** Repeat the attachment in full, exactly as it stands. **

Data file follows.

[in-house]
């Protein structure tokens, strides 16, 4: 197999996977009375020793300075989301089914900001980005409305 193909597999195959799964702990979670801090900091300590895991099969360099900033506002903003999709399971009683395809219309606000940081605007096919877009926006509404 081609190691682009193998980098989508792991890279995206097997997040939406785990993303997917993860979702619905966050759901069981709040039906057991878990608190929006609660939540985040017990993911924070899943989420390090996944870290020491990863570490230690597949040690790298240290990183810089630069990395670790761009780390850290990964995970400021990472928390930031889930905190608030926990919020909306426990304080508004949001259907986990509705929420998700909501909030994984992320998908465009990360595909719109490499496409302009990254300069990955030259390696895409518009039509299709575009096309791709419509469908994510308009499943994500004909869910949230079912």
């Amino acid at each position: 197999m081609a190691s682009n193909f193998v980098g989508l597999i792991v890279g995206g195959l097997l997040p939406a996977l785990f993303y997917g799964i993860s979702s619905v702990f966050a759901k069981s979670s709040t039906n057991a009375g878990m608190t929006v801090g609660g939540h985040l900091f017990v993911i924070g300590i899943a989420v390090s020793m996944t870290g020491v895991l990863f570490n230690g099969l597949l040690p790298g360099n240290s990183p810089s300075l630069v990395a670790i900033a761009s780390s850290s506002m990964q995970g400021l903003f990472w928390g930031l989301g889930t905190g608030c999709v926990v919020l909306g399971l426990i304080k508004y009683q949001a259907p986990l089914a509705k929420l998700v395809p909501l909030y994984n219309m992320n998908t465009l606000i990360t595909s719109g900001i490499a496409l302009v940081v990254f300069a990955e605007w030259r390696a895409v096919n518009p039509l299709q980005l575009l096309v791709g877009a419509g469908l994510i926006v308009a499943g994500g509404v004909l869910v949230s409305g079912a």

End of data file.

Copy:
[in-house]
């Protein structure tokens, strides 16, 4: 197999996977009375020793300075989301089914900001980005409305 193909597999195959799964702990979670801090900091300590895991099969360099900033506002903003999709399971009683395809219309606000940081605007096919877009926006509404 081609190691682009193998980098989508792991890279995206097997997040939406785990993303997917993860979702619905966050759901069981709040039906057991878990608190929006609660939540985040017990993911924070899943989420390090996944870290020491990863570490230690597949040690790298240290990183810089630069990395670790761009780390850290990964995970400021990472928390930031889930905190608030926990919020909306426990304080508004949001259907986990509705929420998700909501909030994984992320998908465009990360595909719109490499496409302009990254300069990955030259390696895409518009039509299709575009096309791709419509469908994510308009499943994500004909869910949230079912």
């Amino acid at each position: 197999m081609a190691s682009n193909f193998v980098g989508l597999i792991v890279g995206g195959l097997l997040p939406a996977l785990f993303y997917g799964i993860s979702s619905v702990f966050a759901k069981s979670s709040t039906n057991a009375g878990m608190t929006v801090g609660g939540h985040l900091f017990v993911i924070g300590i899943a989420v390090s020793m996944t870290g020491v895991l990863f570490n230690g099969l597949l040690p790298g360099n240290s990183p810089s300075l630069v990395a670790i900033a761009s780390s850290s506002m990964q995970g400021l903003f990472w928390g930031l989301g889930t905190g608030c999709v926990v919020l909306g399971l426990i304080k508004y009683q949001a259907p986990l089914a509705k929420l998700v395809p909501l909030y994984n219309m992320n998908t465009l606000i990360t595909s719109g900001i490499a496409l302009v940081v990254f300069a990955e605007w030259r390696a895409v096919n518009p039509l299709q980005l575009l096309v791709g877009a419509g469908l994510i926006v308009a499943g994500g509404v004909l869910v949230s409305g079912a």